Murray watched what Lotus was doing with great interest, and by 1978 had worked out how the British team was creating its ground effects. However, the flat-12 Alfa Romeo engine bolted into the back of the Brabham BT46 was too bulky to allow for significant Venturi effect, its dimensions blocking the efficient flow of air needed under the car.
Murray came up with a different solution. Working in tandem with Brabham’s David Cox, the pair designed the BT46B with a large fan out back, much like Jim Hall’s Chaparral 2J.
That fan, which drew its power from the engine itself, literally sucked the air from underneath the car and, working in tandem with the movable side skirts, created the necessary ground effects. And to circumvent the F1 rule book of the day, which banned movable aerodynamic devices, Murray successfully argued the fan’s primary function was as a cooling devices.
Murray recalled the pivotal moment in his book One Formula – 50 Years of Car Design.
“I read the regulations again and Article 3.7 on aerodynamic devices said, ‘Anything that’s primary function is to have an aerodynamic influence on the car must always remain stationary and be fixed relative to the sprung mass of the car’.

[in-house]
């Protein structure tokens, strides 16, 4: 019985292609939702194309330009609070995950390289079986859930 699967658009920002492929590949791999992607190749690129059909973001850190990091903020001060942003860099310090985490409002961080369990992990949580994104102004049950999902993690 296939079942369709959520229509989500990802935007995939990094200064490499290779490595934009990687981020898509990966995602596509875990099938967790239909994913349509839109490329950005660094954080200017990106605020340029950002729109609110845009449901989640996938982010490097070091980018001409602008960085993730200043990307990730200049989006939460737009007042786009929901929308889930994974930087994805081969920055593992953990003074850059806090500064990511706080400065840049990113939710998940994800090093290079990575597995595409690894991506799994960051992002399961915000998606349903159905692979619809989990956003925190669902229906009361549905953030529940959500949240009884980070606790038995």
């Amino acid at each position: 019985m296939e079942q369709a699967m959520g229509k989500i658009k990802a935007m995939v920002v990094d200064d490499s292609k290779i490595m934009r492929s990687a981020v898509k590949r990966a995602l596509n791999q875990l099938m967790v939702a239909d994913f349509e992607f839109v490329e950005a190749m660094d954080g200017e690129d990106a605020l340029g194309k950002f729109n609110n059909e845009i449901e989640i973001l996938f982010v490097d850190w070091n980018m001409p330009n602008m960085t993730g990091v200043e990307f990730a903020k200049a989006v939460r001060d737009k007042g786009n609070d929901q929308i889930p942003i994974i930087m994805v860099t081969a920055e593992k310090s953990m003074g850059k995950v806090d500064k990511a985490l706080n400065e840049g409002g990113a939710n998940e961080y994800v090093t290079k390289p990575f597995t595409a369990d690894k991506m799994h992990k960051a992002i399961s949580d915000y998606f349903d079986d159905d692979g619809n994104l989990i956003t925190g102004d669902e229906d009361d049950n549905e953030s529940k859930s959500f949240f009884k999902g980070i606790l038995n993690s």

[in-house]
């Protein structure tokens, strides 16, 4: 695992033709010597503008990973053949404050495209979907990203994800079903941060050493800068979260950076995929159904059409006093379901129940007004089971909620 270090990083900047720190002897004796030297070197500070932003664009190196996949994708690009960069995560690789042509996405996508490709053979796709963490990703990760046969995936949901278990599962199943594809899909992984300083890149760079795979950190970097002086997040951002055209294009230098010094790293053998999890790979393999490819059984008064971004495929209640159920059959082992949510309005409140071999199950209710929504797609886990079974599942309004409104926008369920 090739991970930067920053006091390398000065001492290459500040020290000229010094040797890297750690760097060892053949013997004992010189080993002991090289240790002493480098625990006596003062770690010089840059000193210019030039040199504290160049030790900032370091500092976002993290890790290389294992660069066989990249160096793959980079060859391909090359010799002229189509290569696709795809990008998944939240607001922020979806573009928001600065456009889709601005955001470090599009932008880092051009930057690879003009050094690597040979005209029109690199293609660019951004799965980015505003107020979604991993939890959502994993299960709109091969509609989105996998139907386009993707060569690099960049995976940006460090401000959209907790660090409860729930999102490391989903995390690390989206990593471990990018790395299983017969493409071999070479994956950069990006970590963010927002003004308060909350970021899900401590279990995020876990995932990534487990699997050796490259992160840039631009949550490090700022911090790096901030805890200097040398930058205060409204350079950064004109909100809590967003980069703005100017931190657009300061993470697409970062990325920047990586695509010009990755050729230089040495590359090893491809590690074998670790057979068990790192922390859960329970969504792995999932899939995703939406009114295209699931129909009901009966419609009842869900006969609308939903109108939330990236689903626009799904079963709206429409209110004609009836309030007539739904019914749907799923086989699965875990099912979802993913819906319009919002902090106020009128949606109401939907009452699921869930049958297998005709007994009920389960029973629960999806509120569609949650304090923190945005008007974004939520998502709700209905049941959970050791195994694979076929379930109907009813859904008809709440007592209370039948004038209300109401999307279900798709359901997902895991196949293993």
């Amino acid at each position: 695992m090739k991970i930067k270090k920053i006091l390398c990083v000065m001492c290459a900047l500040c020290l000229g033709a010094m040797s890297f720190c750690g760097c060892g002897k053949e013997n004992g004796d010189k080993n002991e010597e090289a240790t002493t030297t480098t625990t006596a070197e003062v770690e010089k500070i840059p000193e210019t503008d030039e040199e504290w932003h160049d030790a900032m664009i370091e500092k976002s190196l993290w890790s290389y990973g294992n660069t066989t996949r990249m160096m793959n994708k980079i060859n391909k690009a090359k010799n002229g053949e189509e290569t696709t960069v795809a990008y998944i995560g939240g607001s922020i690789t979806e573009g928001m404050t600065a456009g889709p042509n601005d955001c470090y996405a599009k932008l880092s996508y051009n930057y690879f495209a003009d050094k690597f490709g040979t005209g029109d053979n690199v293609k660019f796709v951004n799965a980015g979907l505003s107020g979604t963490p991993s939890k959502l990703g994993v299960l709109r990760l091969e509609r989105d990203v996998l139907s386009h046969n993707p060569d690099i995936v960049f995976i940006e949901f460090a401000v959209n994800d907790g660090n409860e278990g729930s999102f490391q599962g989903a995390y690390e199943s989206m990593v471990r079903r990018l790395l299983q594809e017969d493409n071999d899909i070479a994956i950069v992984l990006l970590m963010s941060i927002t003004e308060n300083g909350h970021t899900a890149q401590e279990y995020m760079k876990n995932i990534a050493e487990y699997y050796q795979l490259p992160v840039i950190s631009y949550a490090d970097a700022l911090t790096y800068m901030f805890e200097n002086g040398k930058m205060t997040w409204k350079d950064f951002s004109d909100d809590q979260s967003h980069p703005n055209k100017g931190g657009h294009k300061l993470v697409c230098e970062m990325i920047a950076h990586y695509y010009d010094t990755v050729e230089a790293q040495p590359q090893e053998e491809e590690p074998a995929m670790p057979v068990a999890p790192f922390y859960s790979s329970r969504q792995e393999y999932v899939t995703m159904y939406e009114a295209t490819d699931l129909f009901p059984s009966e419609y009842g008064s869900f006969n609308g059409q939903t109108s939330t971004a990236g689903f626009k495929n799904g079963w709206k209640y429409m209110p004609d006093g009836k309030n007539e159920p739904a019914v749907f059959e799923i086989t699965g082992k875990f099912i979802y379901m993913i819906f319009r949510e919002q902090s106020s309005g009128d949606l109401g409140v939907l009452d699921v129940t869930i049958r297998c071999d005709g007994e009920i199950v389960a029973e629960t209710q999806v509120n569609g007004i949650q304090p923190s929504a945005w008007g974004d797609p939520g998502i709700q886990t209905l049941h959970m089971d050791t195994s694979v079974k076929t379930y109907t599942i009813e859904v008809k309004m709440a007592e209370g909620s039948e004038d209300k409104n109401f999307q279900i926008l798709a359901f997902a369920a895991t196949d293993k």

“I spoke to a lawyer friend, and said, ‘What does primary function mean?’ and he said, ‘Well, how many functions are there?’ I said, ‘Two’.
“So he said, ‘The primary function is the one that has more than half the influence.’
“So if we could get [side] skirts to seal like the Lotus ones and have a cooling fan that uses more than 50 per cent of its flow to cool the car and the rest to suck the car down…”
Murray proved the fan provided 55 per cent cooling to the car, and 45 per cent downforce, making it legal.
Was it any good, though? In short, yes. Brabham rolled the car out at the 1978 Swedish Grand Prix, partway through a season already being dominated by Lotus.
Brabham’s Niki Lauda won the race by over half-a-minute, despite, as he later recalled in his autobiography To Hell and Back, “trying not to show how dominant the car really was”.
It didn’t work, the Brabham BT46B promptly banned, with a record of one grand prix start for one win, statistically the most successful car in Formula 1 history.
Still, it remains as an ingenious solution to a vexing problem, one that left rivals curious and bewildered. Rival engineers and designers flocked to the rear of the car in the Anderstorp paddock to try and work out the Brabham ‘fan car’. Wary of all the attention, the Brabham team used the only thing to hand to cover the innovative feature – a garbage bin lid.